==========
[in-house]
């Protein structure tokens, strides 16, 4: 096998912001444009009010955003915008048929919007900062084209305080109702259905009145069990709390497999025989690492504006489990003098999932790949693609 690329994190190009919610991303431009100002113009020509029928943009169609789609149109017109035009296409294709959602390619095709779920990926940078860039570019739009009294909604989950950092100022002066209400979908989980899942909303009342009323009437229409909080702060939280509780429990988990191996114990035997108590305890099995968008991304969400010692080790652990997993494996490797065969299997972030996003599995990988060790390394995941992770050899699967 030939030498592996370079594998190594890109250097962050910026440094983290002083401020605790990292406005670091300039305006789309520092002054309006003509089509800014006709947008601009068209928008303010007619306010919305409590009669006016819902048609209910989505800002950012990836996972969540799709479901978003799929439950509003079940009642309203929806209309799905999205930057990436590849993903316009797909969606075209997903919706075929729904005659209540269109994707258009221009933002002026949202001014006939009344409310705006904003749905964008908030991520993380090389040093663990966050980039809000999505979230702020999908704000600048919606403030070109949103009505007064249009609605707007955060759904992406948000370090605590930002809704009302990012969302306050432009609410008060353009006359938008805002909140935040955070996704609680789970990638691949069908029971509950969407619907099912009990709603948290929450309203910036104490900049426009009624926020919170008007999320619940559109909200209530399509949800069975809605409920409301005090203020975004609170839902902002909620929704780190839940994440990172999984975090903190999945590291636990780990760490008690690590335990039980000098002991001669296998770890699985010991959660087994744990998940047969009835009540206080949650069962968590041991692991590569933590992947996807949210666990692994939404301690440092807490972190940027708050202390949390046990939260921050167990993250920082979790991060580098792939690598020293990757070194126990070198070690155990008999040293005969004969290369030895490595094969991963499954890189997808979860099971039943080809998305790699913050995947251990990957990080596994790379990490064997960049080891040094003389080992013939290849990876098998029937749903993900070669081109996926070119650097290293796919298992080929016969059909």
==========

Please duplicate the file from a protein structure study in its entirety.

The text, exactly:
[in-house]
């Protein structure tokens, strides 16, 4: 096998912001444009009010955003915008048929919007900062084209305080109702259905009145069990709390497999025989690492504006489990003098999932790949693609 690329994190190009919610991303431009100002113009020509029928943009169609789609149109017109035009296409294709959602390619095709779920990926940078860039570019739009009294909604989950950092100022002066209400979908989980899942909303009342009323009437229409909080702060939280509780429990988990191996114990035997108590305890099995968008991304969400010692080790652990997993494996490797065969299997972030996003599995990988060790390394995941992770050899699967 030939030498592996370079594998190594890109250097962050910026440094983290002083401020605790990292406005670091300039305006789309520092002054309006003509089509800014006709947008601009068209928008303010007619306010919305409590009669006016819902048609209910989505800002950012990836996972969540799709479901978003799929439950509003079940009642309203929806209309799905999205930057990436590849993903316009797909969606075209997903919706075929729904005659209540269109994707258009221009933002002026949202001014006939009344409310705006904003749905964008908030991520993380090389040093663990966050980039809000999505979230702020999908704000600048919606403030070109949103009505007064249009609605707007955060759904992406948000370090605590930002809704009302990012969302306050432009609410008060353009006359938008805002909140935040955070996704609680789970990638691949069908029971509950969407619907099912009990709603948290929450309203910036104490900049426009009624926020919170008007999320619940559109909200209530399509949800069975809605409920409301005090203020975004609170839902902002909620929704780190839940994440990172999984975090903190999945590291636990780990760490008690690590335990039980000098002991001669296998770890699985010991959660087994744990998940047969009835009540206080949650069962968590041991692991590569933590992947996807949210666990692994939404301690440092807490972190940027708050202390949390046990939260921050167990993250920082979790991060580098792939690598020293990757070194126990070198070690155990008999040293005969004969290369030895490595094969991963499954890189997808979860099971039943080809998305790699913050995947251990990957990080596994790379990490064997960049080891040094003389080992013939290849990876098998029937749903993900070669081109996926070119650097290293796919298992080929016969059909």